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Another Billionaire Plans Submarine Ride to Titanic Wreckage a Year After Titan Disaster

According to a report from The Wall Street Journal, Larry Connor, a real estate and tech billionaire from Ohio, and Patrick Lahey, the founder and CEO of Triton Submarines, are planning to make the same expedition to the Titanic wreckage 3,800 meters below sea level.

The Titan submersible that was traveling to the depths of the sunken Titanic disappeared nearly a year ago today and was later found to have imploded during its descent, killing five people. Now, another billionaire is reportedly preparing to make that same journey — also in a submersible, though one built by a different company.

According to a report from The Wall Street Journal, Larry Connor, a real estate and tech billionaire from Ohio, and Patrick Lahey, the founder and CEO of Triton Submarines, are planning to make the same expedition to the Titanic wreckage 3,800 meters below sea level. Neither said when will the voyage take place, but the vessel they intend to travel in is the Triton 4000/2 Abyssal Explorer, valued at $20 million and reportedly built using cutting-edge materials and tech to design.

The Titan tragedy exposed the fatal downsides of the unregulated deep-sea tourism industry. After the vessel disappeared last year, a massive amount of resources was deployed to search for those aboard the submersible; many contrasted it with the tepid global response to a mass humanitarian crisis that involved the sinking of a migrant boat just days prior.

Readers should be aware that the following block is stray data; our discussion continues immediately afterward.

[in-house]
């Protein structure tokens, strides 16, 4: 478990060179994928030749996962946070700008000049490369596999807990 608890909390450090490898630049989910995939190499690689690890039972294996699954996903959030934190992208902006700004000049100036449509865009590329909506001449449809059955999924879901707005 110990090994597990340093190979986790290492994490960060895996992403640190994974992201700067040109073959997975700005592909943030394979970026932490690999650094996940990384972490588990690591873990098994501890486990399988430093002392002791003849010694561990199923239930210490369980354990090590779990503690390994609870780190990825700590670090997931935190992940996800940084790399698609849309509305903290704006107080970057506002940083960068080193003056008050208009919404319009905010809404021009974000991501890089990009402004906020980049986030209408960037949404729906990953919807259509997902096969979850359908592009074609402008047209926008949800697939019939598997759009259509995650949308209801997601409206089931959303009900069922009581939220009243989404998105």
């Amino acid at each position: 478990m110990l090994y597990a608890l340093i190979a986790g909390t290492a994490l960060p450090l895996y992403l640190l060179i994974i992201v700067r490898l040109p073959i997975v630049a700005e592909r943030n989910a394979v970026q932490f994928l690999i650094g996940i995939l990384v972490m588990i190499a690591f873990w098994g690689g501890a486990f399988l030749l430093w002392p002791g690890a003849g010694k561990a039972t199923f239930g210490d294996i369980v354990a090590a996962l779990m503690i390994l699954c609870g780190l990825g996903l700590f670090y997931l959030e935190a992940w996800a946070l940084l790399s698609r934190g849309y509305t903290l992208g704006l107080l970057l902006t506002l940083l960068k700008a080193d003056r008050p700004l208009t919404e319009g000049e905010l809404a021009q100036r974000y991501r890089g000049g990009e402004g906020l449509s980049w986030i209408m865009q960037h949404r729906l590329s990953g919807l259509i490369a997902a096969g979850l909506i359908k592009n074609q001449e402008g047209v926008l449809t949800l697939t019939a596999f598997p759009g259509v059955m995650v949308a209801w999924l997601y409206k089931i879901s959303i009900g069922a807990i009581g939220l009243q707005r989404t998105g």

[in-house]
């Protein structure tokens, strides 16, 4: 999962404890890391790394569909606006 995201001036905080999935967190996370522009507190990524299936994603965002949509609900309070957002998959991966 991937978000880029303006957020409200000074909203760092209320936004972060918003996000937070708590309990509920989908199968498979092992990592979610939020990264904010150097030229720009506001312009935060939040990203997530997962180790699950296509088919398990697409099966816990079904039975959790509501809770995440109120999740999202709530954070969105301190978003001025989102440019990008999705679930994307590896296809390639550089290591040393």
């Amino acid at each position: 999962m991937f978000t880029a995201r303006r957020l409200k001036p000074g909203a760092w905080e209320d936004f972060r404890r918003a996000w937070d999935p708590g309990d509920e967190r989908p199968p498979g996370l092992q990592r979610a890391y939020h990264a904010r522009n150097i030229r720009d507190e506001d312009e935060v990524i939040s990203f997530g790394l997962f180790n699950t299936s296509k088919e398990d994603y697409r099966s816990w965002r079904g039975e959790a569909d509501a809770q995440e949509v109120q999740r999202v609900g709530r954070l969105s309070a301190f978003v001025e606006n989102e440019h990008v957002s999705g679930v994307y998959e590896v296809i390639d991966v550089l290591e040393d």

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Of course, Lahey and Connor believe that the Triton 4000/2 Abyssal Explorer will be far more secure than the Titan submersible, which had faced safety concerns for years. “I want to show people worldwide that while the ocean is extremely powerful, it can be wonderful and enjoyable and really kind of life-changing if you go about it the right way,” Connor told the Journal.

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But who else could enjoy such an experience besides billionaires such as himself? Like space tourism (also a province of the ultra-rich), deep-sea tourism costs an exorbitant amount of money and is thus only available to the most affluent. OceanGate, for example, reportedly charged $250,000 per person for Titanic expeditions before the disaster happened and it ceased operations. Triton Submarines itself was described by the Journal as “one of the leading makers of personal submersibles, serving a deep-pocketed clientele with aspirations of exploring the undersea realm.”

SourceMSNBC

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